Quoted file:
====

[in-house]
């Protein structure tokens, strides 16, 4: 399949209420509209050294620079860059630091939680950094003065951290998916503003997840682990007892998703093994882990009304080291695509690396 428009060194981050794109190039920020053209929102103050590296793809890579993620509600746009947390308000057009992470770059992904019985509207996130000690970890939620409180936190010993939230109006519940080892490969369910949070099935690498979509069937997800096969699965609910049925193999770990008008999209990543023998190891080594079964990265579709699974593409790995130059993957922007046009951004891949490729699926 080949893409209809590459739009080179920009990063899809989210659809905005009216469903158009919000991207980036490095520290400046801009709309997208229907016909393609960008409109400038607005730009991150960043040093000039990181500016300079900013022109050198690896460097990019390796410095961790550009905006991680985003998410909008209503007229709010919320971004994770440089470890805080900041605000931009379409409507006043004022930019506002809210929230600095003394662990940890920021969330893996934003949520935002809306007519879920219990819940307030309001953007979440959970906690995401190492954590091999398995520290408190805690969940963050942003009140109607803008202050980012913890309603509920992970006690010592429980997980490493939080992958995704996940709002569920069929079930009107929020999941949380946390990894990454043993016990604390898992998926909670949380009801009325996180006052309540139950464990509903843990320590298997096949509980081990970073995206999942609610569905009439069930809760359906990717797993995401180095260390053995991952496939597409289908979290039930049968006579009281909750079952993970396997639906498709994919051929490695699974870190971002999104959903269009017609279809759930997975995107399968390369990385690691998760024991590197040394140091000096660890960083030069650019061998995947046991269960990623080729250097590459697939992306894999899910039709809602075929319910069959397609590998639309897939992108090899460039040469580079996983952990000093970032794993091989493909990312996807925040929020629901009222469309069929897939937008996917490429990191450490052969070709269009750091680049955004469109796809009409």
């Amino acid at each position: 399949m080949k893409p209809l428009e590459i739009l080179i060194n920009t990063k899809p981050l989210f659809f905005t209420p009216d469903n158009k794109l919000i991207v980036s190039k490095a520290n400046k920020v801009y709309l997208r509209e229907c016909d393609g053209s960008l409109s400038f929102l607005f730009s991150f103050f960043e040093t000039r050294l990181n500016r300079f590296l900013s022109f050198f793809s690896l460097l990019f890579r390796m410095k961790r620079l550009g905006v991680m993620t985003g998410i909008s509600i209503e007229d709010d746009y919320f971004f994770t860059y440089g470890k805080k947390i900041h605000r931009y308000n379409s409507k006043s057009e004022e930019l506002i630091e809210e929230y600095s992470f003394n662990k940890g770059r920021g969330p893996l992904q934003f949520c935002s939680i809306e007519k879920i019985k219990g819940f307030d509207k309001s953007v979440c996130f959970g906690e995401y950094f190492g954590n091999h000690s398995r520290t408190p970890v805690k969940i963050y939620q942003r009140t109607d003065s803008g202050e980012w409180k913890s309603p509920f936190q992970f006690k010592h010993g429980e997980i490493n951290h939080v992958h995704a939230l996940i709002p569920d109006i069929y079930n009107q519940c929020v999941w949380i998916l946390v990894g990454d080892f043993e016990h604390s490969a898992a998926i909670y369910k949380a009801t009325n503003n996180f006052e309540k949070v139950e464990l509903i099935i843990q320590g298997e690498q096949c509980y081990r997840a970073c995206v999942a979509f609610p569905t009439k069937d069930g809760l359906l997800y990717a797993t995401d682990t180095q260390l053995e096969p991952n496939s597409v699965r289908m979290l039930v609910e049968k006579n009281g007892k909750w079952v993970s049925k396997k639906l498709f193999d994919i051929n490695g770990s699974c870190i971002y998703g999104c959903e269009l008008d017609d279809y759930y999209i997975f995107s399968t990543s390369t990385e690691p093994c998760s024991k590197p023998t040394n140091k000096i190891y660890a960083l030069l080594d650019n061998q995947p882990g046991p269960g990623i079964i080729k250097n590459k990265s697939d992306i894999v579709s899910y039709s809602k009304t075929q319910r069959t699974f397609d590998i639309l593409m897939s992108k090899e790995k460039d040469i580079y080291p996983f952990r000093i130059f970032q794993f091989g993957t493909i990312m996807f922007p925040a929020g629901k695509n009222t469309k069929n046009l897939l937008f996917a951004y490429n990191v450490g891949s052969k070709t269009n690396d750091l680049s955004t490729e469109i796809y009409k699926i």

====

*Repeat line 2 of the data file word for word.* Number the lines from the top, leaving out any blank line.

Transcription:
């Protein structure tokens, strides 16, 4: 399949209420509209050294620079860059630091939680950094003065951290998916503003997840682990007892998703093994882990009304080291695509690396 428009060194981050794109190039920020053209929102103050590296793809890579993620509600746009947390308000057009992470770059992904019985509207996130000690970890939620409180936190010993939230109006519940080892490969369910949070099935690498979509069937997800096969699965609910049925193999770990008008999209990543023998190891080594079964990265579709699974593409790995130059993957922007046009951004891949490729699926 080949893409209809590459739009080179920009990063899809989210659809905005009216469903158009919000991207980036490095520290400046801009709309997208229907016909393609960008409109400038607005730009991150960043040093000039990181500016300079900013022109050198690896460097990019390796410095961790550009905006991680985003998410909008209503007229709010919320971004994770440089470890805080900041605000931009379409409507006043004022930019506002809210929230600095003394662990940890920021969330893996934003949520935002809306007519879920219990819940307030309001953007979440959970906690995401190492954590091999398995520290408190805690969940963050942003009140109607803008202050980012913890309603509920992970006690010592429980997980490493939080992958995704996940709002569920069929079930009107929020999941949380946390990894990454043993016990604390898992998926909670949380009801009325996180006052309540139950464990509903843990320590298997096949509980081990970073995206999942609610569905009439069930809760359906990717797993995401180095260390053995991952496939597409289908979290039930049968006579009281909750079952993970396997639906498709994919051929490695699974870190971002999104959903269009017609279809759930997975995107399968390369990385690691998760024991590197040394140091000096660890960083030069650019061998995947046991269960990623080729250097590459697939992306894999899910039709809602075929319910069959397609590998639309897939992108090899460039040469580079996983952990000093970032794993091989493909990312996807925040929020629901009222469309069929897939937008996917490429990191450490052969070709269009750091680049955004469109796809009409």